A Feast for Hungry Eyes: An Interview with Sam Phillips, Part I (Outtakes)by Chad Thomas Johnston on Jul 29, 2013 • 1:00 am No Comments
READ PART I OF “THE HUNGRY-EYED ARTIST: AN INTERVIEW WITH SAM PHILLIPS” HERE, AT IMAGE JOURNAL‘S “GOOD LETTERS” BLOG AT PATHEOS.COM.
Due to space limitations at the “Good Letters” blog, I am featuring outtakes from my recent interview with singer-songwriter Sam Phillips here. Expect installment #2 here tomorrow!
CTJ: You seem very comfortable with the niche you’ve made for yourself as an independent singer-songwriter. Do you feel less encumbered, and more free to grow in any direction you’re naturally inclined to, now that record companies are no longer part of the equation for you as an artist?
SP: We did have pressure on us as artists with record companies in the past. I always was stubborn, and I wanted to do things on my own terms, and I think that oddly enough that career decision became a part of the art because it influenced my art. I think T-Bone and I can both be very stubborn people. I’ve watched him stick to his guns on what he does, and do really well at it. I stuck to my guns and I’ve gone on another path that’s a little more obscure. But I think at the same time, I have the freedom to do what I want to do rather than having a pop hit and then being stuck with that—chained to that dead body for the rest of my life. Which is something a song can be!
It was very funny—Allison Krauss and Robert Plant covered my song, “Sister Rosetta Goes Before Us.” I know one of the things that Robert was saying at the time was that “Stairway to Heaven,” even for him, it’s a lot to hear that again and perform that again. I’m not sure he ever does perform that anymore, but it’s funny to when we look at success as being an entrance to growing and being the artist that you want to be.
CTJ: Because yes, you find success, but then you’re stuck with an old song you can never shake, and it keeps you from growing—it’s like a weed that strangles a flower!
It also seems like you’re good at taking the pulse of both record buyers and the music business at large, and kind of figuring out what they want, and kind of finding a way to supply them with the music you want to create. Is that difficult?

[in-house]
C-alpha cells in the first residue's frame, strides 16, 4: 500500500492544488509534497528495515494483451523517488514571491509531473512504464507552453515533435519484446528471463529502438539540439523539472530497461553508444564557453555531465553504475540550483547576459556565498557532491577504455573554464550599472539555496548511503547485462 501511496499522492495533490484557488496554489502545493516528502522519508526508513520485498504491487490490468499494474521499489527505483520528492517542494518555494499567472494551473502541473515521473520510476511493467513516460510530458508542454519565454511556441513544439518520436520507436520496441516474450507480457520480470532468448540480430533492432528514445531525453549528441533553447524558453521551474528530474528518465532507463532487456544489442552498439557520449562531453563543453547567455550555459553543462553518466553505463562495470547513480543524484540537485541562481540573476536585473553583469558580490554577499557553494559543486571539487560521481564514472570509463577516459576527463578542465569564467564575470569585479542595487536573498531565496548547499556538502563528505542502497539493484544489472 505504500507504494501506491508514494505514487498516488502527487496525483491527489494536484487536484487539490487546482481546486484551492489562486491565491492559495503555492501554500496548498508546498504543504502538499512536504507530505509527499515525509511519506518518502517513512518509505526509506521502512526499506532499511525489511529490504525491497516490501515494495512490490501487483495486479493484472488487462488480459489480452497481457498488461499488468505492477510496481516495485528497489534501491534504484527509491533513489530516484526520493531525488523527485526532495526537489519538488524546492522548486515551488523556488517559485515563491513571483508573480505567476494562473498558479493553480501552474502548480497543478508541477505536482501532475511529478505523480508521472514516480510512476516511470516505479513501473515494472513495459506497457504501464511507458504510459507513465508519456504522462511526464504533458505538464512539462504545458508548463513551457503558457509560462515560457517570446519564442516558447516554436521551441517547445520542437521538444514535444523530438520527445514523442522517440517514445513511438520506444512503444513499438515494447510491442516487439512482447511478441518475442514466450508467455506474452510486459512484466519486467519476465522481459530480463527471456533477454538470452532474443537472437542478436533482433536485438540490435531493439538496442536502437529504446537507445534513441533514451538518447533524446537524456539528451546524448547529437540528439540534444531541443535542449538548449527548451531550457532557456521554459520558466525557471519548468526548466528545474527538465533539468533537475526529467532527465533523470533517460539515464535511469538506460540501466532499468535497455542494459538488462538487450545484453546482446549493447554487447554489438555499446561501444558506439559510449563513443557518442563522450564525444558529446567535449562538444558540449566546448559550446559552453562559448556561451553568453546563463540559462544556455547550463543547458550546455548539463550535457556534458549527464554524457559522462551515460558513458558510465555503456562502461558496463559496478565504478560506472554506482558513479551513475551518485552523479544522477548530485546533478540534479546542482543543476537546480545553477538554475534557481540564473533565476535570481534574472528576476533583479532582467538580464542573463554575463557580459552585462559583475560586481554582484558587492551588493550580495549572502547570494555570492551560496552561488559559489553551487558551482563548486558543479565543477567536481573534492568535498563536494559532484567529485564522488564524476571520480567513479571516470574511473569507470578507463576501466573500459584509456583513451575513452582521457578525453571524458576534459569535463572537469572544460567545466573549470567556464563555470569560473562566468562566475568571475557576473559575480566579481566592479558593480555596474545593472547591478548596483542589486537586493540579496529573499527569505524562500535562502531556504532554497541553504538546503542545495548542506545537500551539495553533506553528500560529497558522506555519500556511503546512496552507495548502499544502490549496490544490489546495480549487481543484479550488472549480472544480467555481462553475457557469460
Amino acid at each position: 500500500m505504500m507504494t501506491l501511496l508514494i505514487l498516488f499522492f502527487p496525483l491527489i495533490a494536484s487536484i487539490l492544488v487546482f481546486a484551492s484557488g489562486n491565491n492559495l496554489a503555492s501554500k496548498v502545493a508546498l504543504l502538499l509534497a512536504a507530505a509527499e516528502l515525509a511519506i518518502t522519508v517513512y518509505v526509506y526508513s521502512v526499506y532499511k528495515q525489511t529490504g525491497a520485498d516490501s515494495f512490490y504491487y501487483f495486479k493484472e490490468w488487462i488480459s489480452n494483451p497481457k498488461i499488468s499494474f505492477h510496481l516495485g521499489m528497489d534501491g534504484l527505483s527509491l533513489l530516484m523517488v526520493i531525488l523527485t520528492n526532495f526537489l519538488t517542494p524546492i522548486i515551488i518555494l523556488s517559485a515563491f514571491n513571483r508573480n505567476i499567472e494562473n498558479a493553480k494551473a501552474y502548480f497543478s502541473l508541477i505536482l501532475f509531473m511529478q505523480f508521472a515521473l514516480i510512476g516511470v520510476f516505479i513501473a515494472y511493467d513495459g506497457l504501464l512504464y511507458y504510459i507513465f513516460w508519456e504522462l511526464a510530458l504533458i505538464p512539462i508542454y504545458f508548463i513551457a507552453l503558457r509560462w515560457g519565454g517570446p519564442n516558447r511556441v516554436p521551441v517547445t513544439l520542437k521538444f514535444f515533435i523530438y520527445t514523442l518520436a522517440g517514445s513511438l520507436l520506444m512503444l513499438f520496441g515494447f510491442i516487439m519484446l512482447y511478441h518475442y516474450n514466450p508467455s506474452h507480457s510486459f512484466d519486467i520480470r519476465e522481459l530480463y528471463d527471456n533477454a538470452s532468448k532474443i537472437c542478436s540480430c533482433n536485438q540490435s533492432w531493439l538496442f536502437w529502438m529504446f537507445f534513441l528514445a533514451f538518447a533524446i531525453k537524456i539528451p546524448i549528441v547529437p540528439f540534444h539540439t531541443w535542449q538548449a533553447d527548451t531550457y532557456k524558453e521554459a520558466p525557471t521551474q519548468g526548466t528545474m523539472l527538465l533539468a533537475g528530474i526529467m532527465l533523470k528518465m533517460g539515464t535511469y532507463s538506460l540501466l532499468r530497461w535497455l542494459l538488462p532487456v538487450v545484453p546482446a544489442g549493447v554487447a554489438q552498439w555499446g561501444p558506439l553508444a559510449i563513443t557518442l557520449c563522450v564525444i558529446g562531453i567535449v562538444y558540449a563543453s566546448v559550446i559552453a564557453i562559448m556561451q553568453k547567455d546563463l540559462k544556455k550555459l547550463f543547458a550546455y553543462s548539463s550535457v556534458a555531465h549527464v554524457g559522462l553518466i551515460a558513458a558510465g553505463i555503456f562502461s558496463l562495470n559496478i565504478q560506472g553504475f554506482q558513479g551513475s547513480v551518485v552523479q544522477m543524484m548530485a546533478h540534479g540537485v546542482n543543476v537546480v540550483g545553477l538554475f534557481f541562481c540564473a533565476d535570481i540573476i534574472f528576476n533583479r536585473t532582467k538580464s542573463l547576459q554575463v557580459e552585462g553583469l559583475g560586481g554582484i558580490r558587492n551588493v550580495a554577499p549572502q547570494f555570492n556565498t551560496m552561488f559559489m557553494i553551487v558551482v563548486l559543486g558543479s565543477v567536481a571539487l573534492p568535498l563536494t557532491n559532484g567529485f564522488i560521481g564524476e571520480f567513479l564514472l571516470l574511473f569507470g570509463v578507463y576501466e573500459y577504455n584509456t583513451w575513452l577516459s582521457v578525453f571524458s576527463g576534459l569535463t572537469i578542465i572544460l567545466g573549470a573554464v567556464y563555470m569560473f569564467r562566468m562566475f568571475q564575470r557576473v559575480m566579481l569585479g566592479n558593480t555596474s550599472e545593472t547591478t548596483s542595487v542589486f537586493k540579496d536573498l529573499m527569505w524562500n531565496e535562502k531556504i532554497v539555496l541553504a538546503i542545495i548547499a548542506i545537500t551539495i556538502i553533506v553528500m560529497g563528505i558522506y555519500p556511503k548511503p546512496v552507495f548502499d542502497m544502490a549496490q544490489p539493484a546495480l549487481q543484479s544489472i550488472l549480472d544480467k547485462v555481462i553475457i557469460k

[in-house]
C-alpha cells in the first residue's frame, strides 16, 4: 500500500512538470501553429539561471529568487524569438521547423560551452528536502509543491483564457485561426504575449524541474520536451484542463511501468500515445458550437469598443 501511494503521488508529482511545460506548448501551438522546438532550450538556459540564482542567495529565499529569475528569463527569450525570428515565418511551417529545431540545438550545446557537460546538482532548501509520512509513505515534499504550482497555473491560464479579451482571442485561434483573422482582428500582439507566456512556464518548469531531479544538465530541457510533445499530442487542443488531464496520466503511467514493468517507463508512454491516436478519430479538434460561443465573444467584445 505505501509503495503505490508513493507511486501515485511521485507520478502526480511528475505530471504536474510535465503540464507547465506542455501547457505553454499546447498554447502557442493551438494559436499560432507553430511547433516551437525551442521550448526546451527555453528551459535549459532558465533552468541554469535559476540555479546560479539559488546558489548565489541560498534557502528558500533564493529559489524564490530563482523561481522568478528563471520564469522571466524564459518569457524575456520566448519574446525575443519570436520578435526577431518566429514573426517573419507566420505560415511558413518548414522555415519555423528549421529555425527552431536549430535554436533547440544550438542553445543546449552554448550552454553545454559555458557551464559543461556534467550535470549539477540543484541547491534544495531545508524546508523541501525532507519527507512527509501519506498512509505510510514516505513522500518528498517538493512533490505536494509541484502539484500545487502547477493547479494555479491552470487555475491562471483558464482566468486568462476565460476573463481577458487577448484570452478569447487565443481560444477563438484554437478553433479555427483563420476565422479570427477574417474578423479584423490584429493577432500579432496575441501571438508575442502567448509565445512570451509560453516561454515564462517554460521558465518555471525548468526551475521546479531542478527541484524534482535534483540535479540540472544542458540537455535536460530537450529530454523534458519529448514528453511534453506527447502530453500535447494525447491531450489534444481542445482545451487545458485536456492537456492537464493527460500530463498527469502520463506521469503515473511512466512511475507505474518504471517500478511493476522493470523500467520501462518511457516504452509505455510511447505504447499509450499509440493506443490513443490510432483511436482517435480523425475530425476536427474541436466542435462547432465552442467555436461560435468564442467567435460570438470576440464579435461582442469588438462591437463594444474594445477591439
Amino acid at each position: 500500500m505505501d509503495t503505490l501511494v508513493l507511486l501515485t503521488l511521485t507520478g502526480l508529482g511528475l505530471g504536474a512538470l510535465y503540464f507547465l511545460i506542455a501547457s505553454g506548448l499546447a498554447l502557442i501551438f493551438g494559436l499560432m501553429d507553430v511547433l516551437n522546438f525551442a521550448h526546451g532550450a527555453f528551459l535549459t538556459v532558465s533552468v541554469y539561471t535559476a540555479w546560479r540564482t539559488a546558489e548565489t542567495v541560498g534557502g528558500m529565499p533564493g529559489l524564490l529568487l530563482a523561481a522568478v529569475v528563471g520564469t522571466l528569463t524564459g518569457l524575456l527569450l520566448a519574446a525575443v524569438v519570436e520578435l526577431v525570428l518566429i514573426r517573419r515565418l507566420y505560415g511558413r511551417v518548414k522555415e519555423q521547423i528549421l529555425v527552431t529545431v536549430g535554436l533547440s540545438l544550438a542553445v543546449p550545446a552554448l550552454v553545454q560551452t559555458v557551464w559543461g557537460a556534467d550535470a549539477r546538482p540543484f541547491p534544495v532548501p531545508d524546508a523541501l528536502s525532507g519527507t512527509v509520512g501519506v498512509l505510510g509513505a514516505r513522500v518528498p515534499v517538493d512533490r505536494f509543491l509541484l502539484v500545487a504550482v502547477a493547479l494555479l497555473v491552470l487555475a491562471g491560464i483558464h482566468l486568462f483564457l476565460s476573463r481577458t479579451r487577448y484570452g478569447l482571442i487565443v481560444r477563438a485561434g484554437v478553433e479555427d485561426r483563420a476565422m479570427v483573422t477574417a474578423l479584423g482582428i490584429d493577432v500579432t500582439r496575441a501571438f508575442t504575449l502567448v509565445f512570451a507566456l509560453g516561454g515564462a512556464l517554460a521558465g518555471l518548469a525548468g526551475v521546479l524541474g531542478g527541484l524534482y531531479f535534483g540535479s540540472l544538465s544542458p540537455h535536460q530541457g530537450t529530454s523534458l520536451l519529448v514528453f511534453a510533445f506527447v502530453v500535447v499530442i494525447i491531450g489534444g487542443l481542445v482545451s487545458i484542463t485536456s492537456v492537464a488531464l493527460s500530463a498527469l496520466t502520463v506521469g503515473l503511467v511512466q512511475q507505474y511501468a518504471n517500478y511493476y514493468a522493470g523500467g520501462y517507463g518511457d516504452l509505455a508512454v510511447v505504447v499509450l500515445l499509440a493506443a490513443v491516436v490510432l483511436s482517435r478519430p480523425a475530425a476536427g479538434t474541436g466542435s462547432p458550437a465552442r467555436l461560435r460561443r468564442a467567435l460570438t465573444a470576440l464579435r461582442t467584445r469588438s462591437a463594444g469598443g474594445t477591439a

SP: It’s ever changing. I just asked my listeners, “Well, what kind of format do you want for Push Any Button? Do you want CDs? Do you want digital? Do you want vinyl?” And the response was, “We want all of it, yes.”
Some people wanted vinyl, a lot of people still wanted CDs, and a lot of people said digital was fine. That is interesting. But one of the things I’ve tried to be conscious of in terms of the new record was to offer a kinder price point. Because The Long Play was a lot of music, and it cost fifty-two dollars. I thought “I wanna’ make something not as expensive and not as involved for people.”
I don’t know. Maybe music will be free someday. Maybe it will be more expensive. I don’t know how it’s going to go. We’re just all trying to survive and fight the notion that now we all have to make music on our computers—that high-fidelity is lost forever. That we can’t really hire musicians to help us. Because there are a lot of costs in recording and manufacturing.
That’s an interesting thing to make people more aware of: Yes, record companies were taking advantage of artists and taking all the profits, but they also covered costs, and artists have trouble now covering those basic costs—of singing into a really good microphone or having an engineer that specializes in sounds. There’s so many things that a lot of bands and artists don’t have the money to do.
CTJ: Did you record Push Any Button digitally, or did you use analog equipment?
We recorded this album through an old analog board, but it was captured on Logic on a Mac, and then we hit tape with the mixes, so we used a hybrid of both, which is maybe more standard these days. It would be a great project to record an analog album from start to finish. Just capture a live performance and have everyone play around one mic and capture it on tape and put it out on vinyl. I think that would be really fun at one point.
CTJ: Do you get excited every time a record comes out, sort of like you’re putting out a new baby into the world? What’s it feel like when you have a new record that’s just getting ready to drop?
It’s the honeymoon. With Push Any Button, I’m pleased at the way it’s turned out. I gave it to an inner circle of people who have worked on it—very close friends—and I feel that everybody’s response has been so positive. It’s a really happy time, and then it’s a little bit like, “But now it has to go out in the world and face whatever is out there . . . will it find its place?” It’s a little bit like sending a kid to school. Is he going to make friends? What’s going to happen? But I already know this record is finding its place because people are pre-ordering it.